LA CENTER — There is a lot of local history in Jack Hiller’s football story.
He grew up in La Center, watching the high school team play, hoping one day to put on the varsity uniform of the Wildcats.
His older brother Max played for the Wildcats, too.
The Hiller brothers, family, friends, they knew all about the 2003 La Center football team, the only one in program history to make it to state semifinals.
This weekend, Jack Hiller, a dominant offensive and defensive lineman, has a chance to make more memories for his town, his school. La Center will take on Mount Baker of Deming at 6 p.m. Saturday at Woodland High School in the Class 1A quarterfinals.
“I would imagine there would be a huge celebration in La Center,” Hiller said, explaining what a win would mean. “Our group would go down in history. That would be a really cool deal.”
In many ways, Hiller already has made quite a name for himself.
John Lambert has been at La Center since 1997, becoming the head coach in 1999. He knows a thing or two about this program.
“He’s our best offensive lineman we’ve ever had and arguably one of our best defensive linemen,” Lambert said.
Hiller is a nose tackle. And while there might have been some impressive defensive ends in Lambert’s time, he cannot think of anyone from the interior line who can match Hiller’s abilities.
“On the inside, he’s the best we’ve ever had.”
Hiller, a 6-foot, 5-inch, 240-pound junior, appeared a bit overwhelmed when he heard his coach’s comments.
“It’s a huge honor,” Hiller said. “He’s seen a lot of players. Knowing who he’s seen and where I’m trying to work up to, that’s a motivator. I’m just trying to keep it up.”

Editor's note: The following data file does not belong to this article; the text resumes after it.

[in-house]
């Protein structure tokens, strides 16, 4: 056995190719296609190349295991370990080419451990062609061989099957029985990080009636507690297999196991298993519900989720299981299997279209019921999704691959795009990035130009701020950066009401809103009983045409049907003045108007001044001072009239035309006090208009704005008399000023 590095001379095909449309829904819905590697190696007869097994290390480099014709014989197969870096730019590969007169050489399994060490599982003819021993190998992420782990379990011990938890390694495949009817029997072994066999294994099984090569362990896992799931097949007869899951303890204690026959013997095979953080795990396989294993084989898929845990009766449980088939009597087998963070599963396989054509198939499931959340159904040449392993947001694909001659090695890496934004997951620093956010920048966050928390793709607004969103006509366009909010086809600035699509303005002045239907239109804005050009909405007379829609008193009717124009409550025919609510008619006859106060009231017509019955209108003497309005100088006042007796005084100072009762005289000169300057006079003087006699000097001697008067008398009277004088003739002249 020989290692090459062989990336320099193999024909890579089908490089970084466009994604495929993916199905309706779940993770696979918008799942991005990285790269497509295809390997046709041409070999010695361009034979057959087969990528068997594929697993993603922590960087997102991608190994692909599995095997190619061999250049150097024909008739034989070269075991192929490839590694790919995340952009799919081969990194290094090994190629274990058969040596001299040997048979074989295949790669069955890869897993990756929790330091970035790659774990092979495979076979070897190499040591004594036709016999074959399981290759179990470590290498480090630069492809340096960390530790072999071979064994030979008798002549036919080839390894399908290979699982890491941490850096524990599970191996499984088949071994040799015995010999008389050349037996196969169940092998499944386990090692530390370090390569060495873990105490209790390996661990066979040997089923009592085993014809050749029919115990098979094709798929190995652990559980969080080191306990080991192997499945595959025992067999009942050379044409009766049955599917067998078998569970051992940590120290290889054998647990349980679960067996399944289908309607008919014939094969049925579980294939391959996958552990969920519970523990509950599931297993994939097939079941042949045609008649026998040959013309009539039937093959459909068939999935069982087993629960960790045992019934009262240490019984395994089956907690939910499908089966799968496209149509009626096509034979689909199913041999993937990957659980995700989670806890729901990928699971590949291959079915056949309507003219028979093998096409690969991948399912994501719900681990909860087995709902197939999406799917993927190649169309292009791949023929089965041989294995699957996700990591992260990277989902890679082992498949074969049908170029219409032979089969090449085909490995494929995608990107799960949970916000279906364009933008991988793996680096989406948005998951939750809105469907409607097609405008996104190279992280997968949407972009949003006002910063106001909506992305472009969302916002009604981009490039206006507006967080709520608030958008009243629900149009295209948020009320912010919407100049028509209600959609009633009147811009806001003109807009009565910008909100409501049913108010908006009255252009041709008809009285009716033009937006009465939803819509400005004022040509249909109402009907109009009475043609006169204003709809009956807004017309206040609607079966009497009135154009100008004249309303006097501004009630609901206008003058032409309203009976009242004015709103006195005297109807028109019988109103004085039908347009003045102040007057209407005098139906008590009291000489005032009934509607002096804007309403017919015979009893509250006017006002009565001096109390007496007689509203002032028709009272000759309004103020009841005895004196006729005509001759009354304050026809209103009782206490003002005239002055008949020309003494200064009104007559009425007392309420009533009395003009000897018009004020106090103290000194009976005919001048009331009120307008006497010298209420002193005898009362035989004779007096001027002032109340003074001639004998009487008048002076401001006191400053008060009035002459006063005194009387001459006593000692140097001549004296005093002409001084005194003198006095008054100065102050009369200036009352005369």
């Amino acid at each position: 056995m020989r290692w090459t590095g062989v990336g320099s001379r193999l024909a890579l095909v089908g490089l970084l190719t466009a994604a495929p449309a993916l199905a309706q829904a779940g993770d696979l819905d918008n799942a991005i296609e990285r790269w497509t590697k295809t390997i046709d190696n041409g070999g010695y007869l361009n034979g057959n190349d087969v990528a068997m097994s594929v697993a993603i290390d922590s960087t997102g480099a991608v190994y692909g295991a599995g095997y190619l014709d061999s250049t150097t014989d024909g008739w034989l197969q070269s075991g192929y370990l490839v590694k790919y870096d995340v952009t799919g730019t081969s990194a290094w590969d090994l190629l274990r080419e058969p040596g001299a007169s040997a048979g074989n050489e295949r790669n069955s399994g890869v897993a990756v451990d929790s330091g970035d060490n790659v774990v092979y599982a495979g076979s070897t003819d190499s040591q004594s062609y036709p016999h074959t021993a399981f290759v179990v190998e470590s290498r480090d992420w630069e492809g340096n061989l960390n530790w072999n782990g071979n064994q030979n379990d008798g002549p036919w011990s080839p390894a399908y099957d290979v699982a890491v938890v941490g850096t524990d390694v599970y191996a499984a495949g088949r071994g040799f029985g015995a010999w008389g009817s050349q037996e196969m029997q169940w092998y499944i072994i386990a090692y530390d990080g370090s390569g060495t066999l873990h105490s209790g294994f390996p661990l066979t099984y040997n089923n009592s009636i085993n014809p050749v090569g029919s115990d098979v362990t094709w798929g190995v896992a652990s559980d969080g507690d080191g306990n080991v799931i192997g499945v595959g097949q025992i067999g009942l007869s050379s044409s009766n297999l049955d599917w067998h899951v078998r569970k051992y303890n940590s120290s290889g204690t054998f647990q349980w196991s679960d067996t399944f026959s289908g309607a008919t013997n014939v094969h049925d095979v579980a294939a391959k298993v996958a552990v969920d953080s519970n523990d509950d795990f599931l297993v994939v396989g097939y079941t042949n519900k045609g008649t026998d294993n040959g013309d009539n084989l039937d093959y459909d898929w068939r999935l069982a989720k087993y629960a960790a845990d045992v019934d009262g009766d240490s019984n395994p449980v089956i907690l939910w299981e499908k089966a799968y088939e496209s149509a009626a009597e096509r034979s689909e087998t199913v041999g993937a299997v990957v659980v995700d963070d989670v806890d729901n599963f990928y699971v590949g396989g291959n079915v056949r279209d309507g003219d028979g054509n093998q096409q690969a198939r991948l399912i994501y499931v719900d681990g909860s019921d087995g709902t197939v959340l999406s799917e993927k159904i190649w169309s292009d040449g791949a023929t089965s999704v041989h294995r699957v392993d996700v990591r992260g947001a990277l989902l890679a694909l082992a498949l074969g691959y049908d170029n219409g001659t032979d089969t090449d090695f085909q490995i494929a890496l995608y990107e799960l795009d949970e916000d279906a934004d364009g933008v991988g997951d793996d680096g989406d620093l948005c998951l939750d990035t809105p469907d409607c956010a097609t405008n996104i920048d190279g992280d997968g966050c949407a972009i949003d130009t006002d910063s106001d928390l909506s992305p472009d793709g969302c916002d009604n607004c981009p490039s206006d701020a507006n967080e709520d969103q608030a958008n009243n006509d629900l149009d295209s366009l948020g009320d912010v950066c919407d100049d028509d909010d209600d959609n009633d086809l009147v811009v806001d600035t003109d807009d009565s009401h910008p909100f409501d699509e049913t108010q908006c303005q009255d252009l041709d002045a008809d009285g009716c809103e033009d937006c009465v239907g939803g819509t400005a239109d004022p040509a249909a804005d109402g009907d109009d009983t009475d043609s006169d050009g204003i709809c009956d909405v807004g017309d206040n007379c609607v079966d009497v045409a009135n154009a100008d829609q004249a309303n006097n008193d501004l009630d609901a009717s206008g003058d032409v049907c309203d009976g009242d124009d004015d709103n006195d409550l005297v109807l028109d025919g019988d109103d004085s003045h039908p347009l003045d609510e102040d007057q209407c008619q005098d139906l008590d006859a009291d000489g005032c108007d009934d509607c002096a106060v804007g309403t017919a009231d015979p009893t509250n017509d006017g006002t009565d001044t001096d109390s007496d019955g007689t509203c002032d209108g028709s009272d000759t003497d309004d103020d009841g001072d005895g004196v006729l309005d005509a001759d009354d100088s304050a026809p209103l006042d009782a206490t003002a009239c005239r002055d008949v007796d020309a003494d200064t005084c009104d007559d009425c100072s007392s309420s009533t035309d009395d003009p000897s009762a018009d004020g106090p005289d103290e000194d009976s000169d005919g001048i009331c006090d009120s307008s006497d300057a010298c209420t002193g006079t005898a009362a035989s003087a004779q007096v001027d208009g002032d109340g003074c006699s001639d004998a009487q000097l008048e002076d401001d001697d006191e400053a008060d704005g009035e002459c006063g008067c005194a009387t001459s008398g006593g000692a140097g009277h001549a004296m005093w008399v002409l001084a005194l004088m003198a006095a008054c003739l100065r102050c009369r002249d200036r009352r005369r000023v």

This does not surprise anyone associated with the family, though. Jack’s father, Chris Hiller, is a Fort Vancouver graduate who played for Washington State.
And Jack Hiller has been excelling at the game as long as Lambert has known him.
“I remember when he was in our youth camp, in third grade. I was thinking then, this might be our first Division-I player from La Center … as me as the head coach,” Lambert said. “Even back then, there was something special about him.”
Hiller has plenty of time to figure out a college football program, but one thing is certain: He won’t have any trouble getting into college. He carries a 4.0 grade-point average.
“It’s all about consistency,” Hiller said. “Every night, you put in a little bit of time and turn in every single assignment. After that, it’s not that hard. If you use your class time wisely, it makes it easy.”
If it were that easy, though, anybody could do it. Lambert wants the best for Hiller for a number of reasons, but one is to show the rest of his players all the benefits of a true student-athlete.
“Everything … you’d want in a player,” Lambert said. “Incredible work ethic. Works all the time. Never takes a play off. Offseason, everything, in the weight room, working hard. A 4.0 student. Sets a great example. What else could you ask?”
Hiller is thinking about his future, as well. This winter, his plan is to focus on getting stronger with a daily workout regimen. He is not sure he wants to go to a huge college football program, but he definitely wants to keep all of his options open.
Of course, he is hoping he has a couple more weeks of his junior season of high school football. La Center has won 10 in a row since a Week 1 loss to Hockinson. The Wildcats are on a roll.
But now, there is another playoff game against Mount Baker. La Center lost to Mount Baker in the 2012 and 2013 playoffs. Max Hiller played on those teams.
“We have a history with them,” Jack Hiller said. “It’s kind of a family matter. Everyone is excited for this game.”
Not all this history is bad for La Center. The Wildcats did beat Mount Baker on the way to the semifinals back in 2003.
Now that is the kind of story Jack Hiller and the Wildcats want to tell years from now.